A Minnesota company plans to conduct exploratory drilling for gold near Silver City in the central portion of the Black Hills National Forest, while two other companies have withdrawn proposals to drill on forest land.
Big Rock Exploration, of Minneapolis, has submitted a proposed plan of operations for the Silver City area, said Mark Van Every, the forest supervisor. He divulged some information about the plan Wednesday during a meeting of the Black Hills National Forest Advisory Board at the Mystic Ranger District Office in Rapid City.
Van Every said the company wants to drill about 40 holes on national forest land. The proposed drill sites are near the west end of the Pactola Reservoir, in an area accessible by roads including Jenney Gulch Road and Sunnyside Gulch Road.
Forest Service officials are working on an agreement that would require the company to fund an environmental analysis, said Van Every, who added that it could be six months or more before that analysis is complete and a plan of operations is approved.
Federal mining laws do not allow the Forest Service to reject an exploratory drilling project. The Forest Service, which controls the surface rights, may only analyze the project and place conditions on it. The agency will work in conjunction with the U.S. Bureau of Land Management, which controls the mineral rights below the surface.
No further information was immediately available about the Big Rock exploration plan.
Meanwhile, Van Every said, a Canadian company that had been conducting exploratory gold drilling on privately owned land in the Rochford area has paused its project and has suspended its plan to conduct additional drilling on national forest land.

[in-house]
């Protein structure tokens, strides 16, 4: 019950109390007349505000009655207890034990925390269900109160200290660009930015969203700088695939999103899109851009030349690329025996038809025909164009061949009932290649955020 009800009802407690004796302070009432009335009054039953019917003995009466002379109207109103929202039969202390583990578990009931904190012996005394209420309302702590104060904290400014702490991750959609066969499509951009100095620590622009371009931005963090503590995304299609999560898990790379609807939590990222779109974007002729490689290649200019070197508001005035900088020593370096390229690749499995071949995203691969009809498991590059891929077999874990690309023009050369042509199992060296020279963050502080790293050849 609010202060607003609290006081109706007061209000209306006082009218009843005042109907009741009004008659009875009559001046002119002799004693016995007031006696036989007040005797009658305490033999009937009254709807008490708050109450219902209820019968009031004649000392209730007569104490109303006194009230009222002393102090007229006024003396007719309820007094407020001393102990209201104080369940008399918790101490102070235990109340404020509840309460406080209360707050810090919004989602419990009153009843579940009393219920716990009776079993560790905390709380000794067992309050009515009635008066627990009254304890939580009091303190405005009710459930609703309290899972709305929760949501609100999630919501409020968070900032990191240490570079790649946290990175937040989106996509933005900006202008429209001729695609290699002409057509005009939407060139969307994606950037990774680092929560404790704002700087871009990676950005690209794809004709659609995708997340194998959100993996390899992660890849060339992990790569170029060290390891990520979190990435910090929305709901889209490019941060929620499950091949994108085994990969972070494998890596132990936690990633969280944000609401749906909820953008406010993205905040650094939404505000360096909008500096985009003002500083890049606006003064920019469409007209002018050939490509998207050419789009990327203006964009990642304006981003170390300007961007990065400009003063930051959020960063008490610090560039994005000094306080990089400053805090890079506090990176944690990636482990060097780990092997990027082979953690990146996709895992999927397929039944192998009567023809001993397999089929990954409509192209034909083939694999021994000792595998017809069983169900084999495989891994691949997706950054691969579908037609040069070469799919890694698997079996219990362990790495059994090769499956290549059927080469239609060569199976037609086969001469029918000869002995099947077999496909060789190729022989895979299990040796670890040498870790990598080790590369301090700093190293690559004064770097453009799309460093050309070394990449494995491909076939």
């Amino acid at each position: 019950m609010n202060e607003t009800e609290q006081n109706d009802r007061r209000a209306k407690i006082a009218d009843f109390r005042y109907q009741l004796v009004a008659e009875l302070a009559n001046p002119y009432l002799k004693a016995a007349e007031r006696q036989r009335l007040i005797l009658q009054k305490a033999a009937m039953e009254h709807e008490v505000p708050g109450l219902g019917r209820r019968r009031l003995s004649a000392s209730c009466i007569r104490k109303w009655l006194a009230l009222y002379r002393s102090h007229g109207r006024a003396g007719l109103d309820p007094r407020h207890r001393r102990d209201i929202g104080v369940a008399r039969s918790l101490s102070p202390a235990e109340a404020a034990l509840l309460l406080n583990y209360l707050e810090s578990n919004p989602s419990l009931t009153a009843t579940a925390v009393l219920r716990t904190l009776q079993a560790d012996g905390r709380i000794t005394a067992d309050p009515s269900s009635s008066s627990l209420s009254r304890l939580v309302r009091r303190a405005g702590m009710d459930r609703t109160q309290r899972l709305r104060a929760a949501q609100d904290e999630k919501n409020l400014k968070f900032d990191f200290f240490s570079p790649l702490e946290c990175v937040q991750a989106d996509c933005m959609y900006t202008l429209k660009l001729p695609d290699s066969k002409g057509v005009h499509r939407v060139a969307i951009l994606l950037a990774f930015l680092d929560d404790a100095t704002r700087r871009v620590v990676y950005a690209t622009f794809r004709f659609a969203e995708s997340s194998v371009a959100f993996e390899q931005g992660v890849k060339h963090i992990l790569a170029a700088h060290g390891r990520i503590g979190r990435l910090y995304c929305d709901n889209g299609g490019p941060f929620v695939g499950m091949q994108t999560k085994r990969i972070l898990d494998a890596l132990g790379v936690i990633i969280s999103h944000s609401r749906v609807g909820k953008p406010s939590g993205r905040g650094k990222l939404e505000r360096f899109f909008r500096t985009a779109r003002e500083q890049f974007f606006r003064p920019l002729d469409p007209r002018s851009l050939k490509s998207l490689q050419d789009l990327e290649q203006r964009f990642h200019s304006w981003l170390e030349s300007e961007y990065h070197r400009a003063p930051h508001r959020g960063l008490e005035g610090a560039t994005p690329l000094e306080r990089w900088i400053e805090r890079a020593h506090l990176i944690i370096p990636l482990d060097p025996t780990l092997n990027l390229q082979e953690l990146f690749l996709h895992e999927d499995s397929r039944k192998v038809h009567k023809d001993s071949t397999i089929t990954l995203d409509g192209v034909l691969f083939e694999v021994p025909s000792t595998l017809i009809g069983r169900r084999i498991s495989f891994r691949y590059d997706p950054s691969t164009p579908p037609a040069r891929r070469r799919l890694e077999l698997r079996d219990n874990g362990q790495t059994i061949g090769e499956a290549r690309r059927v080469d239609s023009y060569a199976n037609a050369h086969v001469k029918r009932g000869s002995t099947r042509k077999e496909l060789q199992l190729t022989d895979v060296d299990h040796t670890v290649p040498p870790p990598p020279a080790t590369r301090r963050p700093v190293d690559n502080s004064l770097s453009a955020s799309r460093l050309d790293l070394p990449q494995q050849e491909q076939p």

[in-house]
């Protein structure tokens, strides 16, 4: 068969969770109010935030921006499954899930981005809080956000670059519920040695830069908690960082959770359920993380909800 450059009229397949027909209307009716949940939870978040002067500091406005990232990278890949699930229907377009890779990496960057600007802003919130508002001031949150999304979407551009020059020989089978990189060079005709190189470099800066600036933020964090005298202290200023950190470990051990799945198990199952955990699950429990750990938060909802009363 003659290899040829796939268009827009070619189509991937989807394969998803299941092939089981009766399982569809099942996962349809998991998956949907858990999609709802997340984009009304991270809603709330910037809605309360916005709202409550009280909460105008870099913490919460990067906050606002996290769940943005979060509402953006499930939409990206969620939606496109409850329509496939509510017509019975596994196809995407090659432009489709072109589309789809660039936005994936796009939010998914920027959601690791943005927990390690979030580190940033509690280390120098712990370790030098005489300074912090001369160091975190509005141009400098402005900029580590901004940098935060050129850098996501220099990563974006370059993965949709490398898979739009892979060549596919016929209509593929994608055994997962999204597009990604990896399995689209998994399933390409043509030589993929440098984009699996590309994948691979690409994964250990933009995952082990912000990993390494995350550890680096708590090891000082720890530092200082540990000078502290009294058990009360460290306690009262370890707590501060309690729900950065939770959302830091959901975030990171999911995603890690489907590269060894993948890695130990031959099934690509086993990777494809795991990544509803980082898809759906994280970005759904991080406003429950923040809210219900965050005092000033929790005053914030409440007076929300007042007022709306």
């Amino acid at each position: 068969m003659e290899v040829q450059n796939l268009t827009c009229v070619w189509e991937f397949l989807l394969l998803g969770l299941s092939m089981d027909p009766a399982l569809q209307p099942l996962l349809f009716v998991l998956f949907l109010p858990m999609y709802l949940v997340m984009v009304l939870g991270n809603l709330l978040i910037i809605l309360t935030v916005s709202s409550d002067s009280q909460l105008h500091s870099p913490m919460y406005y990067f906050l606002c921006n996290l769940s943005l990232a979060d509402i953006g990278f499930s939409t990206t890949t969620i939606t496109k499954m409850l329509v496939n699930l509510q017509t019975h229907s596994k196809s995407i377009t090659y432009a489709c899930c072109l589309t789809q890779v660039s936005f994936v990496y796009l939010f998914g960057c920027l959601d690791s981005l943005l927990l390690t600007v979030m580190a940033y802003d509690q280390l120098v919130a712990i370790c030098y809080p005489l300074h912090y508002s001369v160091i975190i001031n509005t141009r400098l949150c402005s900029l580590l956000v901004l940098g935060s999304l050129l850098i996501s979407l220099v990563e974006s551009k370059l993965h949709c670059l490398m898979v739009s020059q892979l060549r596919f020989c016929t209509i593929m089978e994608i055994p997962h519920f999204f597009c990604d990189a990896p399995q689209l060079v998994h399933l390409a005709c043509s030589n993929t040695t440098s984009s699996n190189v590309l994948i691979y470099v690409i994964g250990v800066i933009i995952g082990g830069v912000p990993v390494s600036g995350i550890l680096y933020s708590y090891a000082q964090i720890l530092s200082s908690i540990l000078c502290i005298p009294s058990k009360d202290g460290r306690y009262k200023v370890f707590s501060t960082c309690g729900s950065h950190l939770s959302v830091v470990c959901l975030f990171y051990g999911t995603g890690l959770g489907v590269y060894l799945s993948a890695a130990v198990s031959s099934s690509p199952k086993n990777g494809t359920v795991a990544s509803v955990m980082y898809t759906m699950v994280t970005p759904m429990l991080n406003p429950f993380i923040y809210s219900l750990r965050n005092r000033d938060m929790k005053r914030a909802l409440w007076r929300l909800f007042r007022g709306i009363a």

Van Every said that company, Mineral Mountain Resources, is in a fundraising phase after completing its initial round of drilling. According to the state Department of Environment and Natural Resources, that initial round included at least nine holes on private land. Because the company is no longer pursuing approval of a plan of operations for additional drilling on federal land, Van Every said Forest Service officials will stop work on their analysis of that proposed plan.
Van Every also said Wednesday that another company recently expressed interest in conducting exploratory gold drilling in the Wyoming portion of the Black Hills National Forest, but the company decided not to pursue that project.
Gold exploration and mining have been ongoing in the Black Hills since the 1870s. Major mines have included the former Homestake Mine, parts of which are now being used for deep underground science experiments, and the former Gilt Edge Mine, which was abandoned and is undergoing a cleanup led by the Environmental Protection Agency.
The only active, large-scale gold mine in the Black Hills is the Wharf Mine, which is near Terry Peak and yielded 95,372 ounces of gold in 2017 for its owner, Coeur Mining, headquartered in Chicago.
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